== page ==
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Letter to the Editor
doi: 10.4103/0378-6323.62988
PMID: 20445310

Familial combined hypercholesterolemia type II b presenting with tuberous xanthoma, tendinous xanthoma and pityriasis rubra pilaris-like lesions

Pradeep Vittal Bhagwat, Raghavendra Srinivas Tophakhane, Chandramohan Kudligi, Tonita Mariola Noronha, Arun Thirunavukkarasu
 Department of Skin and STD, Karnataka Institute of Medical Sciences, Hubli, Karnataka, India

Correspondence Address:
Pradeep Vittal Bhagwat
Department of Skin and STD, Karnataka Institute of Medical Sciences, Hubli - 580 022, Karnataka
How to cite this article:
Bhagwat PV, Tophakhane RS, Kudligi C, Noronha TM, Thirunavukkarasu A. Familial combined hypercholesterolemia type II b presenting with tuberous xanthoma, tendinous xanthoma and pityriasis rubra pilaris-like lesions. Indian J Dermatol Venereol Leprol 2010;76:293-296
Copyright: (C)2010 Indian Journal of Dermatology, Venereology, and Leprology


Hyperlipidemias are common metabolic disorders of plasma lipoproteins that are often associated with an increased risk of atherosclerosis. Occasionally, they lead to other abnormalities, especially xanthomatous deposits and pancreatitis. Familial combined hypercholesterolemia is characterized by the finding of hypercholesterolemia and hypertriglyceridemia within the same kindred and with-kindred members having either one of these abnormalities or both. Patients of familial combined hyperlipoproteinemia type II b present with high plasma cholesterol, high plasma low density lipoprotein (LDL) cholesterol, moderately high plasma triglycerides, tendinous, tuberous and intertriginous xanthomas and xanthelasma palpebrarum. Xanthomatas are commonly caused by a disturbance of lipoprotein metabolism. [1] There is a remarkable association of each type of xanthoma with elevation of a characteristic lipoprotein class. We report two cases of familial combined hypercholesterolemia type II b presenting in very early age with tuberous xanthoma, tendinous xanthoma and pityriasis rubra pilaris-like skin eruption.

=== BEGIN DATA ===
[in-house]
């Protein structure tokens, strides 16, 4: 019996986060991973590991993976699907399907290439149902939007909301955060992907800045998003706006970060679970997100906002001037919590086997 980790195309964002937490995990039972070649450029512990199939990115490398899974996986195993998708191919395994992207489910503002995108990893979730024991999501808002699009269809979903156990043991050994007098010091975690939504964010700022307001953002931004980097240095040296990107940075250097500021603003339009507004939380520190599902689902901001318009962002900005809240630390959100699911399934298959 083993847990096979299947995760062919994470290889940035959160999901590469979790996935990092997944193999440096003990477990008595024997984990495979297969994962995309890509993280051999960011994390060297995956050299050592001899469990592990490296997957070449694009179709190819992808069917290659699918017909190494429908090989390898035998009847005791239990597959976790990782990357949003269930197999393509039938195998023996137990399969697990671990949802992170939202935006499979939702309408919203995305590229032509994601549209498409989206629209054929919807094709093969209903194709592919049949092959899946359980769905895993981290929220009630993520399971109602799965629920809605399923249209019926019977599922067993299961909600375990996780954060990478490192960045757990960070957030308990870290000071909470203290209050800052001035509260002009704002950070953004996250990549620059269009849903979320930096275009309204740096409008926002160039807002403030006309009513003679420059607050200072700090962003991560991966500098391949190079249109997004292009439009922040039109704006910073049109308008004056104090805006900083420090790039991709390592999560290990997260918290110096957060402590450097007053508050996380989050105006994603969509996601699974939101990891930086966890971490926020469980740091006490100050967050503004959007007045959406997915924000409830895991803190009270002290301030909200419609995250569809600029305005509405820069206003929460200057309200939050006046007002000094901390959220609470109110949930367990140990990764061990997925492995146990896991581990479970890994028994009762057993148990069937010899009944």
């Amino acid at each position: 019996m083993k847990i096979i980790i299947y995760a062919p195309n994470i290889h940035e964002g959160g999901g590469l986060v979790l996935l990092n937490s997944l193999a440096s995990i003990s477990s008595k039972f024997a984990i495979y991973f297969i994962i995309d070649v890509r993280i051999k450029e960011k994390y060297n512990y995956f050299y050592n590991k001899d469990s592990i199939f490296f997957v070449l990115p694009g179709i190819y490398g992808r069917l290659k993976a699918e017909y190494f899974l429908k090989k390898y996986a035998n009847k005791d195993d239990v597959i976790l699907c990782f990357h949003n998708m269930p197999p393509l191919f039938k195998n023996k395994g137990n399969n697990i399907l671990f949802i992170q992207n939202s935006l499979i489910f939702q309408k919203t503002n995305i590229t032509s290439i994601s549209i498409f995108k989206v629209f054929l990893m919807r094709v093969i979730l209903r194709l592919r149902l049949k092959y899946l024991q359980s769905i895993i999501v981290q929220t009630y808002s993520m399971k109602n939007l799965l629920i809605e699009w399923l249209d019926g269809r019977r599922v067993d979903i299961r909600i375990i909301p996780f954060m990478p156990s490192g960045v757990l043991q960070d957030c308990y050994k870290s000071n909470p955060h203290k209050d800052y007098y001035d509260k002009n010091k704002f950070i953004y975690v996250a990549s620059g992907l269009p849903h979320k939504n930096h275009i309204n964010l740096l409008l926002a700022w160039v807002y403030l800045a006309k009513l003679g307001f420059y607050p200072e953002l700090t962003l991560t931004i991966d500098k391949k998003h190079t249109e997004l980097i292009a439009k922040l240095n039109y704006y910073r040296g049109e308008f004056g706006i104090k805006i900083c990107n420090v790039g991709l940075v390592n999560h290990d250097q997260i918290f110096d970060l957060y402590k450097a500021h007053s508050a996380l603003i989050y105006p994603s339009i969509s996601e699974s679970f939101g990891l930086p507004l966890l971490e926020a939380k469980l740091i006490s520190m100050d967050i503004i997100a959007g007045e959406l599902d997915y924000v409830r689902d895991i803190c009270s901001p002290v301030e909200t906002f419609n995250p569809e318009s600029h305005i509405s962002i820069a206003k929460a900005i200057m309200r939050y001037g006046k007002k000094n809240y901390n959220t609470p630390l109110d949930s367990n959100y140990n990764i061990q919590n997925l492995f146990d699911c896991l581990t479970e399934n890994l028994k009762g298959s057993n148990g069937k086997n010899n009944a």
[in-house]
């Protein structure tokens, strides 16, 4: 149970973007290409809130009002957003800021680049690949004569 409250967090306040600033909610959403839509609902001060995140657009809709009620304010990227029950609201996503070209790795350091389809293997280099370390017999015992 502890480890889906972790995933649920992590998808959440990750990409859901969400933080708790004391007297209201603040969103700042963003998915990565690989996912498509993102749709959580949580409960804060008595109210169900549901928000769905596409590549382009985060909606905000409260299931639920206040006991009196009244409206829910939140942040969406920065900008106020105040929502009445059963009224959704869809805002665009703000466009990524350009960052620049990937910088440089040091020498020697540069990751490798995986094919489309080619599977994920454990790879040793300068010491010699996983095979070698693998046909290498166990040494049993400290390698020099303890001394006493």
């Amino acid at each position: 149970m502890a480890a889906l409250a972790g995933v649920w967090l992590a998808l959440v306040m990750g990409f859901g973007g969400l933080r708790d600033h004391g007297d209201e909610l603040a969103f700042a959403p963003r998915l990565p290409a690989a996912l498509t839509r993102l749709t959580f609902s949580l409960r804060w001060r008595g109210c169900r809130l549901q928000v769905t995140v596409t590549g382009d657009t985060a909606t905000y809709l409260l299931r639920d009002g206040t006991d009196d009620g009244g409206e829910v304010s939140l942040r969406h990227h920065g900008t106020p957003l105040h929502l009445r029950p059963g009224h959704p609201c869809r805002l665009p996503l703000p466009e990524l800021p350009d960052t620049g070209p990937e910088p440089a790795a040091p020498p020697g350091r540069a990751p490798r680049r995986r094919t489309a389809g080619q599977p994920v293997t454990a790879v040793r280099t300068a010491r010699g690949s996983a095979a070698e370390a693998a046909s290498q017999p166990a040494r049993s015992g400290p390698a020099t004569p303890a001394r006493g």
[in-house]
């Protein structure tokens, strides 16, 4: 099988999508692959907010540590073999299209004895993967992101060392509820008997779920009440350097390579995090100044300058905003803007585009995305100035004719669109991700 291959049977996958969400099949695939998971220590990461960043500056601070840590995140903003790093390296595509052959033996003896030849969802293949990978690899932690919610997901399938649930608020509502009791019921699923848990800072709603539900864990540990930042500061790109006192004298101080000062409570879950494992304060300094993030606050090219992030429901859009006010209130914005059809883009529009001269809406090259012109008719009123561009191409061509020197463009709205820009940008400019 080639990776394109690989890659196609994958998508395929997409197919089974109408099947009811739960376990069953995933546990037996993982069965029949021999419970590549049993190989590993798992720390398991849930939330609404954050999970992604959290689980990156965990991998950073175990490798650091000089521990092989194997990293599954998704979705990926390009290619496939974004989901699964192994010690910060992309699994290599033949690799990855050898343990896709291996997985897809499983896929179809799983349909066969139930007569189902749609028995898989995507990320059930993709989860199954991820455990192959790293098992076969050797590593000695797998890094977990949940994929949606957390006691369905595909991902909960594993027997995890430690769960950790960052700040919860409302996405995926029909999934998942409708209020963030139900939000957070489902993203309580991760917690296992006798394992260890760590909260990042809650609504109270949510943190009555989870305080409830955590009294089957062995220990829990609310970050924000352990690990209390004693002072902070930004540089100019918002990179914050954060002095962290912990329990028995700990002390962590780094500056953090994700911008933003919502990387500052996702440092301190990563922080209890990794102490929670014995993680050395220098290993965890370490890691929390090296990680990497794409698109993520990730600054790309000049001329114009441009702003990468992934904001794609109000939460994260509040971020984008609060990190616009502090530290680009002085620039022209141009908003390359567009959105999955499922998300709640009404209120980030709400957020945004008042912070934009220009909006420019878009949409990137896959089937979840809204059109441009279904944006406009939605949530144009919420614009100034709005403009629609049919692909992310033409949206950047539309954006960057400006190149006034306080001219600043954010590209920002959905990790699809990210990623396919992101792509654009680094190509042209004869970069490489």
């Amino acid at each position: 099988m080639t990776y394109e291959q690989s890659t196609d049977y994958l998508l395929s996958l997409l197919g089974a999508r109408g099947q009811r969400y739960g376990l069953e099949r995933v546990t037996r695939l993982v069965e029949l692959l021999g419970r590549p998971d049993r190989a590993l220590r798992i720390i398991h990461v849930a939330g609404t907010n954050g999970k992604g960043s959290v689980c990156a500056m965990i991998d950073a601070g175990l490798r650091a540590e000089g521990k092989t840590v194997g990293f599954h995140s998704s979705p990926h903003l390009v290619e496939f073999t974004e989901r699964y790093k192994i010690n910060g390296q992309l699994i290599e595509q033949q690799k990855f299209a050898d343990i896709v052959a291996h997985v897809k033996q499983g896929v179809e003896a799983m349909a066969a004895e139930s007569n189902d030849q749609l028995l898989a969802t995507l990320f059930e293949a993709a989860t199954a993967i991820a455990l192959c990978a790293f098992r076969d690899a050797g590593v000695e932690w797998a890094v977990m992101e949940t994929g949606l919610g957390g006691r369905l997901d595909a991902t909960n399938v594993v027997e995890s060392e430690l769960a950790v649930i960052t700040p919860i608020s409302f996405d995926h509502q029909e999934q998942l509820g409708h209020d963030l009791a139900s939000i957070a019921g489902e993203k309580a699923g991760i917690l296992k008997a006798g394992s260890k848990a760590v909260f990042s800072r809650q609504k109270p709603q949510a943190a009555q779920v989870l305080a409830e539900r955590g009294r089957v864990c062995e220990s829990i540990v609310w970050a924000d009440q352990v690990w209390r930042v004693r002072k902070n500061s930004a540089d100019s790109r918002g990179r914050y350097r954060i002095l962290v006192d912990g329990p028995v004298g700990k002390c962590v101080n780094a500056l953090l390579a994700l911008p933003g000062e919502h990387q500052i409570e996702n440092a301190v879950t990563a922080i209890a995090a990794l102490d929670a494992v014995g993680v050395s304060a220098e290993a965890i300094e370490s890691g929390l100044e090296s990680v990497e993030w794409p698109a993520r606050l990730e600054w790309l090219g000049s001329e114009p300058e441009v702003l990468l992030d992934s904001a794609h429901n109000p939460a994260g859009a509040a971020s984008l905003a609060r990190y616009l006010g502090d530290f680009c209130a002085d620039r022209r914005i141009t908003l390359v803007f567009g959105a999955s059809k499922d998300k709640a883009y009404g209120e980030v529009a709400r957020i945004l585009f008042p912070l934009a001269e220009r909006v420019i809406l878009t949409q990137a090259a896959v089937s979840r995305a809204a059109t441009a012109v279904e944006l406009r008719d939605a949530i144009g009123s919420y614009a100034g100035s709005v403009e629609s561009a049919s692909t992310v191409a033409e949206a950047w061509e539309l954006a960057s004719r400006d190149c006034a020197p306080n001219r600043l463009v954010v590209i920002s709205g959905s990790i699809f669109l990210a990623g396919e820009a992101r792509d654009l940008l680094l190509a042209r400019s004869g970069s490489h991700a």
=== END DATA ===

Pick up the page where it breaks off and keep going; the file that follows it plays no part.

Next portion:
An 8-year-old, non-obese boy, resident of Bagalakot district in north Karnataka, presented to our outpatient department with history of nodular skin lesions over both knees and the right elbow for the past 4 years and horny papular skin eruptions over the neck and back for the past 2 months. The patient was apparently normal 4 years back when his parents noticed few, small, yellowish nodules over the right knee. Gradually, the nodules increased in size and new nodules appeared over that knee as well as the left knee and right elbow. The lesions were asymptomatic. Two months back, the patient noticed mildly pruritic, horny, papular eruptions over the neck and back. The child was born of a second-degree, consanguineous marriage and no family members had early myocardial infarction or stroke. His younger sister, who was 6 years old and who was our second case, had similar but smaller yellowish nodules over the right knee and a similar horny, papular eruption over the chest.